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Fostering Healthy Competition in Kids

by

Leonardo Rocker

||

Competitive individual and team sports are a ubiquitous part of childhood. The benefits are well understood, but sports participation can also present challenges for both kids and parents alike. Preparing your children with strategies for good mental game-play will help them navigate some of the emotional and social obstacles that may arise.

What Competitive Sports Can Teach Your Child To Foster Healthy Competition in Kids

There are many reasons to encourage your child’s participation in competitive sports. Other than the positive impact physical fitness can have on your child’s health, research highlights that additional key benefits from healthy competition in kids can include (Eime, Young, Harvey, Charity, & Payne, 2013; Hansen, Larson, & Dworkin, 2003):

  • Teaching children important team-building, problem solving and social participation skills.
  • Improved cognitive function and motor coordination.
  • Helping your child learn that healthy competition is a natural part of life and that effort can lead to success.
  • Improved general motivation and engagement in other activities.
  • Boosting self-esteem – there are many valuable lessons in both winning and losing.
  • Mood stabilisation – participation may help protect your child from experiencing low mood and depression.
  • Decreasing risky behaviour – sport provides a structured and supportive environment and an outlet for expression.

Risks in Overdoing It

Undoubtedly, you want your child to succeed in life, and sport is no exception – but in your eagerness, are you perhaps pushing your child too hard?

While engagement in competitive sport has its merits, as outlined above, when young athletes overwhelmingly commit to a single sport year-round with next-to-no downtime, there can be considerable risks. Research suggests that putting too much pressure on a child and emphasising outcome-goals (winning) instead of process-goals (participation and personal bests) can have negative consequences. This can lead to (Brenner, 2007):

  • Burnout – Negative mental, physical and hormonal changes, can make children feel tired and disinterested. This can actually lead them to them perform worse in competition.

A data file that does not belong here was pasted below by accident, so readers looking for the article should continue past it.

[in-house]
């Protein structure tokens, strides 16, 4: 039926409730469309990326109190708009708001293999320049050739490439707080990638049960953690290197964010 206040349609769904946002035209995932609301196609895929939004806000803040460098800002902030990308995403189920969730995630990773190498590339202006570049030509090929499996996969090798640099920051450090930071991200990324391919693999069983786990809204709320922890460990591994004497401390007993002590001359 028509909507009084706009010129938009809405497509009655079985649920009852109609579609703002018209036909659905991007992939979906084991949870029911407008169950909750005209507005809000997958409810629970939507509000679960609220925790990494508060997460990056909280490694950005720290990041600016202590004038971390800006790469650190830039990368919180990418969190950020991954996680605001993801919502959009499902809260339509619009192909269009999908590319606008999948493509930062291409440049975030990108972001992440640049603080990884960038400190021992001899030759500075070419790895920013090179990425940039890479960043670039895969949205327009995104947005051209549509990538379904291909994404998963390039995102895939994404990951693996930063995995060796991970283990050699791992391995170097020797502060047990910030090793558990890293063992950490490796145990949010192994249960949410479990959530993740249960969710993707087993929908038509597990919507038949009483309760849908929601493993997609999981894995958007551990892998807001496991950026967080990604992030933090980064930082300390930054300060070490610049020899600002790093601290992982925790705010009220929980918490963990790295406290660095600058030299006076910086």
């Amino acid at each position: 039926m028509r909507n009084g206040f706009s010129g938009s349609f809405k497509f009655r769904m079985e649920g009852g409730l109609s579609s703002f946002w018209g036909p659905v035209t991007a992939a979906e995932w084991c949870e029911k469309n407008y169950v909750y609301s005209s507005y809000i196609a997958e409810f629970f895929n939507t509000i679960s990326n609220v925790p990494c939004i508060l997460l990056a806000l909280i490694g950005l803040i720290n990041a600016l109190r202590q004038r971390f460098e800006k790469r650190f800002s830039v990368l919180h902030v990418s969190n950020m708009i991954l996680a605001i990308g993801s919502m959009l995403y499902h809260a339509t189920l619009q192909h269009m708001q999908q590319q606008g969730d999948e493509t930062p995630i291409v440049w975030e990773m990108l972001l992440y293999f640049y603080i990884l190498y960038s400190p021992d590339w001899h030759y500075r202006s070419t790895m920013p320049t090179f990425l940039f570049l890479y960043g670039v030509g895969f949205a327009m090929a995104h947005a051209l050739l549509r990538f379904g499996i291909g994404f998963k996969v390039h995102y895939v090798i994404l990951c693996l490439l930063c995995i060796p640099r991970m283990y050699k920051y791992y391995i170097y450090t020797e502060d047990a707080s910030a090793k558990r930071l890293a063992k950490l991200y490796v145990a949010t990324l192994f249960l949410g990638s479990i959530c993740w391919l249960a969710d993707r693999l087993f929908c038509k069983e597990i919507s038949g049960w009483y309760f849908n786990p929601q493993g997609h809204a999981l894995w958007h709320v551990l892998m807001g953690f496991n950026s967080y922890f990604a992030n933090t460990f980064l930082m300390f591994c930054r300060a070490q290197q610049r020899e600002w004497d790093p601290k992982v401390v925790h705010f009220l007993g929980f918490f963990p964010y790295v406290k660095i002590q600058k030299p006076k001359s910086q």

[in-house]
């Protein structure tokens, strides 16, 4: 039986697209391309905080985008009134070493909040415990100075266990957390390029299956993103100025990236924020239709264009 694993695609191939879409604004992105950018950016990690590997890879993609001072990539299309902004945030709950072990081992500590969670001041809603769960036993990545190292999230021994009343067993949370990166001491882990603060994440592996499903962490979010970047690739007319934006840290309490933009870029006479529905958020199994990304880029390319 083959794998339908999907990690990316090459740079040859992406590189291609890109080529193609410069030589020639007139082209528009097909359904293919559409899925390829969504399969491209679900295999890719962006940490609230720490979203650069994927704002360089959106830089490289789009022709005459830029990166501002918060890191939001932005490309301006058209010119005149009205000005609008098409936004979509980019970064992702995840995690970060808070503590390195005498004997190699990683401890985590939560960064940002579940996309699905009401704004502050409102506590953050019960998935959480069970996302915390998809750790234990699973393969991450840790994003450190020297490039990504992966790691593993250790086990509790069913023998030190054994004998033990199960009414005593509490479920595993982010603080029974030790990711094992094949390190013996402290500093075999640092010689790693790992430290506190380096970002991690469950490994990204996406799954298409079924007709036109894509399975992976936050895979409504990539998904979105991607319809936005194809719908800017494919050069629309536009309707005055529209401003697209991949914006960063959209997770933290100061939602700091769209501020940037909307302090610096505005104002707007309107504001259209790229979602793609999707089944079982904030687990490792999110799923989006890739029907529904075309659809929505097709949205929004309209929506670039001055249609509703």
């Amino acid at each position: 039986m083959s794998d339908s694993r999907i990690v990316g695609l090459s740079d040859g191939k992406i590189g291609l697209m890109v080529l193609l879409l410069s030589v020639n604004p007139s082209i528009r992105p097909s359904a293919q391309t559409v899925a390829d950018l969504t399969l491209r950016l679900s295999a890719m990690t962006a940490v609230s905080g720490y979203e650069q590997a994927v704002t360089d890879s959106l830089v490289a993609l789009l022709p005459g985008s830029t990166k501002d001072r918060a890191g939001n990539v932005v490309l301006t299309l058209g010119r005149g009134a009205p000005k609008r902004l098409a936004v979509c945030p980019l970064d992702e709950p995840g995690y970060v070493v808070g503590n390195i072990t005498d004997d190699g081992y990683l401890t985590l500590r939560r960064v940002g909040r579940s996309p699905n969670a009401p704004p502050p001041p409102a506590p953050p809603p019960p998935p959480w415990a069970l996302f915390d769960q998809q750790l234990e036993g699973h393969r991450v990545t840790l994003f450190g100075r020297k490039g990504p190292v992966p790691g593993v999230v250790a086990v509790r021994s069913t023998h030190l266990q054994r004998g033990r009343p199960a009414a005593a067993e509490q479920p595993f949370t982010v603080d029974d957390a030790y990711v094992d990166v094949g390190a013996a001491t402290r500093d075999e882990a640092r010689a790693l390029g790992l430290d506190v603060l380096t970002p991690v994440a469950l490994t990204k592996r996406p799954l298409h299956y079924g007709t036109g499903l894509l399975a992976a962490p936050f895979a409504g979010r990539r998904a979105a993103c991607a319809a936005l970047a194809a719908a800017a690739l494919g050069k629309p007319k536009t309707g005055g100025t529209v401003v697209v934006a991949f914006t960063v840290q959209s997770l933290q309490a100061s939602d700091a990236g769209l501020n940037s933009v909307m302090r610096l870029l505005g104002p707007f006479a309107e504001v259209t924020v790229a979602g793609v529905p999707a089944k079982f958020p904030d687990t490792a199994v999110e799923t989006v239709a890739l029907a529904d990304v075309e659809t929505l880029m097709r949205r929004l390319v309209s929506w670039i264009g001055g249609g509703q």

• Overuse injuries – If a child is unable to rest and recover due to the pressure of competition adequately, they can injure a bone, tendon or muscle.
  • Loss of interest – Negative experiences early on can reduce the likelihood that your child will engage in future physical activity. Watch for phrases like “It’s not fun anymore!” and “I don’t care.”

How to Foster a Love of Healthy Competition in Kids

Whether you are a supportive parent or a sports coach, the following approaches can be used to help foster healthy competition in kids and give your little one a greater sense of well-being when engaging in sports.

Strategy #1: Modify Expectations

Expectations are normal in the realm of competitive sports (and of course, you want your child to succeed), but rather than framing your expectations in terms of winning and losing. It is often more beneficial to frame sport participation as a leisure time or social engagement for your child. For example, use dialogue such as,

"You looked like you had a lot of fun playing soccer with the team today!”

Highlight personal bests and growth, rather than focusing on winning. For example,

“This week, you swam to the flags. That’s longer than last time – great work!”

Emphasise the importance of your child following through with a commitment once it has been started. Statements such as,

“I am proud of you for playing your best all season!”

Strategy #2: Visualise the Event

If your child gets nervous leading up to a game, mental exercises like visualisation can be beneficial. For example, if your child is running a race, have them imagine each stage: